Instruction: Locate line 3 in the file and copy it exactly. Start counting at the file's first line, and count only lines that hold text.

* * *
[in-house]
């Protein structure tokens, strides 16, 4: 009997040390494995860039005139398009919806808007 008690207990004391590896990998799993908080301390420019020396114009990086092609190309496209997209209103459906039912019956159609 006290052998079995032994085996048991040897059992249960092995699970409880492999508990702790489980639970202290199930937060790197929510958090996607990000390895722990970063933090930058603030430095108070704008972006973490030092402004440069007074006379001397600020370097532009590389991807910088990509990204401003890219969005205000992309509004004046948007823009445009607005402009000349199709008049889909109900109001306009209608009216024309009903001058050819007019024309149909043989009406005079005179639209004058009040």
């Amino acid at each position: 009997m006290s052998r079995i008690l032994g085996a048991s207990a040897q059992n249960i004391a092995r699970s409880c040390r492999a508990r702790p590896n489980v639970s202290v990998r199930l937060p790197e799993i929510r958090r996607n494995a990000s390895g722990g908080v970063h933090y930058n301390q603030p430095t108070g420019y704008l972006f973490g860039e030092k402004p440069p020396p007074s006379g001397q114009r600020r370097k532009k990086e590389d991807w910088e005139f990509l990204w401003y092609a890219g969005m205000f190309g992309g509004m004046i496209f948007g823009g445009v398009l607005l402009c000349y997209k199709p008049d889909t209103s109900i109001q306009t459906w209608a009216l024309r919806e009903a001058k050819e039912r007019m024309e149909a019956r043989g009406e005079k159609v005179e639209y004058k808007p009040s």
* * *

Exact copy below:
């Amino acid at each position: 009997m006290s052998r079995i008690l032994g085996a048991s207990a040897q059992n249960i004391a092995r699970s409880c040390r492999a508990r702790p590896n489980v639970s202290v990998r199930l937060p790197e799993i929510r958090r996607n494995a990000s390895g722990g908080v970063h933090y930058n301390q603030p430095t108070g420019y704008l972006f973490g860039e030092k402004p440069p020396p007074s006379g001397q114009r600020r370097k532009k990086e590389d991807w910088e005139f990509l990204w401003y092609a890219g969005m205000f190309g992309g509004m004046i496209f948007g823009g445009v398009l607005l402009c000349y997209k199709p008049d889909t209103s109900i109001q306009t459906w209608a009216l024309r919806e009903a001058k050819e039912r007019m024309e149909a019956r043989g009406e005079k159609v005179e639209y004058k808007p009040s």